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Chasing Ye Pirates and Wind in Antigua

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A perfect anchorage behind the reef. Photo: www.sherryspix.com
A perfect anchorage behind the reef. Photo: www.sherryspix.com

From our vantage point at Shirley Heights 300ft above cerulean waters off Antigua’s most southerly point, we can see the ghostly blue outline of Montserrat.

We perch on bastions carved from volcanic boulders, high atop a mountain studded with cacti and intrepid goats.

The waters far below are striated with white foam. They change to turquoise and teal offshore, royal blue toward the horizon.

A lone sailboat, running west before the wind, dominates a picture that includes a historic harbour known as Nelson’s Dockyard.

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Nelson was stationed here, commander of the Leeward Fleet, but he never much liked the place.

We’ve been sailing here for a week now – our third Antiguan charter – and this is our last day on island.

I’ve always liked Nelson but he didn’t have much taste in real estate.

Sail here in Antigua and you’ll know what I mean. Nor am I the only sailor enamored with Antigua as a cruising destination.

Michael van Rensburg, Antigua’s base manager for Sunsail, calls Antigua “one of the best islands to sail in the Caribbean.”

The history here is one attraction. Charter with Sunsail and your home port is a working Georgian dockyard. There is a 1671 record of a yacht chartered to the governor of the Leewards for the purpose of ‘Chasing ye pirates’.

The wind’s another. “Never have to worry about the winds here,” former Sunsail base manager Dan Harradine told me during my first briefing.

But for me, despite the potential thrill of chasing both pirates and wind, the chief appeal is the wealth of anchorages in Antigua.

In his Cruising Guide to the Leeward Islands (The Cruising Guide), Doyle calls Antigua “exceptional, with more anchorages than any other country in the Leewards. You could cruise here for two weeks without stopping at the same anchorage twice. And you would enjoy great variety.”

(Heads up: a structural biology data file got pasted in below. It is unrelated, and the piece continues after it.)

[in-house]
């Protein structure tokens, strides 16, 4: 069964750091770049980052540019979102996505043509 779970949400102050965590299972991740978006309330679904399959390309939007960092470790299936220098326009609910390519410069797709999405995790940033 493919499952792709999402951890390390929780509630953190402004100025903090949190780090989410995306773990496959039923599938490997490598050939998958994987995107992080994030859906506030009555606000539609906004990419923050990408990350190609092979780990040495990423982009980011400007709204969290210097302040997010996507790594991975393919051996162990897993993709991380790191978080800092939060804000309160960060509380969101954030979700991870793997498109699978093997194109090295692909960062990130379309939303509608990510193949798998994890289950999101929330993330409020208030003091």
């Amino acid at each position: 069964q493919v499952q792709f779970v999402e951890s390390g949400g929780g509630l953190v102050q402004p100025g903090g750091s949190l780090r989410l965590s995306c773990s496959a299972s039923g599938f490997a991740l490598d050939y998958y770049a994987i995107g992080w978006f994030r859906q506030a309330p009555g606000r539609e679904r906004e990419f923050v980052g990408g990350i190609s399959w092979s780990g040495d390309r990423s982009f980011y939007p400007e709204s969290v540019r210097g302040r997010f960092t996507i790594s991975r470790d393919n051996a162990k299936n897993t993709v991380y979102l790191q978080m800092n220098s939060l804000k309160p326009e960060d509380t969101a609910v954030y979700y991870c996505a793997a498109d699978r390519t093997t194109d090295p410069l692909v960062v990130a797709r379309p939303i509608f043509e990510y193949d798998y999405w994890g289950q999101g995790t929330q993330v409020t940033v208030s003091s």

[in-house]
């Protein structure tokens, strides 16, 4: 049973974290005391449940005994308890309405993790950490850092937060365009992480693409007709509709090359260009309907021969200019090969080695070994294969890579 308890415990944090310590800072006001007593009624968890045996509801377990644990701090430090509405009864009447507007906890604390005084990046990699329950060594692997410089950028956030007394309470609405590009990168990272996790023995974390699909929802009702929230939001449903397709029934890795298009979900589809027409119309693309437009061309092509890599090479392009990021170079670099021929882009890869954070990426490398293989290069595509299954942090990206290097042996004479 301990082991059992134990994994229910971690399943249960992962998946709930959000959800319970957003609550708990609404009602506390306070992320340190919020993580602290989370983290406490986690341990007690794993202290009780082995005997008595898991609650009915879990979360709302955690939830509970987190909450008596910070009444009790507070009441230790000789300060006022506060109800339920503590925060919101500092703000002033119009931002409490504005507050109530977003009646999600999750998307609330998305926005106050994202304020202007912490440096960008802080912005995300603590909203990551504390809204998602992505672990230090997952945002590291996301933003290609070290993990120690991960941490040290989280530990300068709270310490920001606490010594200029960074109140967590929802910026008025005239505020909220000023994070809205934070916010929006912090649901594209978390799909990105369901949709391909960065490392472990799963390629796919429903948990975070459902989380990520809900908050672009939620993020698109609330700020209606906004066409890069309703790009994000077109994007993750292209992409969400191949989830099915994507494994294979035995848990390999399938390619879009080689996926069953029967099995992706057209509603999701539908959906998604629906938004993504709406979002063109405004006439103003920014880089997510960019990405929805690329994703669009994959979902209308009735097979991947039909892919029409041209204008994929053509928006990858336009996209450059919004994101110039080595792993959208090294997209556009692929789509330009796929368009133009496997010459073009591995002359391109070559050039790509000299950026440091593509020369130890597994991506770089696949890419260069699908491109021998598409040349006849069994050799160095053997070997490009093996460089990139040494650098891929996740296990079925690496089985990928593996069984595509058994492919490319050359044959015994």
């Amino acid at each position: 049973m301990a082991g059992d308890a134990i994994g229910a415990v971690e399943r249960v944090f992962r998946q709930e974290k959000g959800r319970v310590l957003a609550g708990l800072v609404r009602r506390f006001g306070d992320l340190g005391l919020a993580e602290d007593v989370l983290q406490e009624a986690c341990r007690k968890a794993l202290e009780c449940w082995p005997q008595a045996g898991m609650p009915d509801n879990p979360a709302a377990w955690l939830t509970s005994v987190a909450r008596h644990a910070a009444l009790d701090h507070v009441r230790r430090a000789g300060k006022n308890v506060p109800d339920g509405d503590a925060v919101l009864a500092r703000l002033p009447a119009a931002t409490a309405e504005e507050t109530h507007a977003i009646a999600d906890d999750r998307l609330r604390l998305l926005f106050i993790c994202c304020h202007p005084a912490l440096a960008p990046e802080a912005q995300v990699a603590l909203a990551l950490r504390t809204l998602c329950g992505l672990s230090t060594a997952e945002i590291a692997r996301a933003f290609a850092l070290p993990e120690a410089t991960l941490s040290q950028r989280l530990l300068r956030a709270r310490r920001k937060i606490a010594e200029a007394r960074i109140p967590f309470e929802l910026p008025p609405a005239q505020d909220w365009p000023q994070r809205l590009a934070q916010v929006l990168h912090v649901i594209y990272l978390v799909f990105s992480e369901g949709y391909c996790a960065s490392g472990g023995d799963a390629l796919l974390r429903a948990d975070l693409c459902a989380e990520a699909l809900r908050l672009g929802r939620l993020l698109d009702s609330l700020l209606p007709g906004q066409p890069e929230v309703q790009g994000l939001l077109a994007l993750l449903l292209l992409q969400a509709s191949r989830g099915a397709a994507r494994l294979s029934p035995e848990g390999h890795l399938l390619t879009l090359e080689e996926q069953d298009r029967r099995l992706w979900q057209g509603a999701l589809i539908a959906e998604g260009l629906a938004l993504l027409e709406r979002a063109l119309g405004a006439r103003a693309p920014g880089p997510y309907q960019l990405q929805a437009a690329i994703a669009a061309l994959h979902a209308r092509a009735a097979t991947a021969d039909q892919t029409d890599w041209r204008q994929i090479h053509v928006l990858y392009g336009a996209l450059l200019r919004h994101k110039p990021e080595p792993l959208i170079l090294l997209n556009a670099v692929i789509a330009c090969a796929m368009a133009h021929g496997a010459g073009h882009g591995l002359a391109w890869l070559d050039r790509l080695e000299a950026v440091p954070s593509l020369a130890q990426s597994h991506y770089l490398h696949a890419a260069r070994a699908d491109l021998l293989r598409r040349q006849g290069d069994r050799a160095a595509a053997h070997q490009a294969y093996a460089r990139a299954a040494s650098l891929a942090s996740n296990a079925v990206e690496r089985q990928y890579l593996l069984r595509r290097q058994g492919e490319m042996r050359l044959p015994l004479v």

Variety indeed.

Stop at Carlisle Bay for a night. Swim with sea turtles. Traverse the west coast. Stop for lunch off Ffryes Beach, an alabaster swathe of sand guarded by a lone ancient sugar mill, a procession of green and blue mountains for backdrop.

Drop the hook off Jolly Beach, a popular water sport destination. Or dock overnight and treat yourself to the delights of a multitude of restaurants – party central during Antigua Sailing Week.

On our first trip here we’d booked a skipper for the first couple of days, following this selfsame course. There was method to my madness. I’d get the inside track on Antigua’s best anchorages.

I was right. On a beam reach doing six knots up the west coast, past beaches and vistas that would make a power boater cry, I pulled out a paper chart and tapped it with my finger.

Former Sunsail skipper Karl Bryan was a coast guard auxiliary, and an Antiguan. He knew these waters like the back of his hand.

“In North Sound you can tuck into Bird Island – great anchorages, bunch of gorgeous islands in there, great snorkelling. Dickenson Bay has lots of great restaurants ashore.”

As we beat north, we passed just outside five islands, small but spectacular. Karl pointed to a long, deep bay off our starboard beam. A cavalcade of mountains rose up out of the sea and marched in an unbroken line toward the Atlantic. Two sailboats raced for a small island at the end of the bay.

“Five Islands Bay is beautiful,” he said. “Hardly anyone goes there.  It’s so peaceful …”

“What about Barbuda?” I interjected. “We have to get to Barbuda.”

Michael van Rensburg calls the beach off Barbuda “the best beach in the world.”

So we did Barbuda. He was right, even though our float plan is less ambitious this time. I’m happy to get to my own favourite: Green Island—neon-green water leading to a deserted beach but for a couple walking hand-in-hand—foaming white surf fringing a vibrant reef.

Three or four other boats share the anchorage but I don’t mind the company. Better taste in real estate than Nelson.

Forget the winds. Forget the pirates. This trip I’ve been chasing the perfect anchorage.

And it strikes me, as I sip a Cuba Libre fortified by English Harbour rum, that I’ve done a heck of a job.

Mark Stevens is an award-winning travel writer whose specialties include Canada, the Caribbean and boating. Credits range from Sailing Magazine and Canadian Yachting to the Washington Post.

What are some of your favorite Anchorages in Antigua?  Chime in through the comments below


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Mark Stevens is an award-winning travel writer whose specialties include Canada, the Caribbean and boating. Credits range from Sailing magazine and Canadian Yachting to the Washington Post.

So Caribbean you can almost taste the rum...

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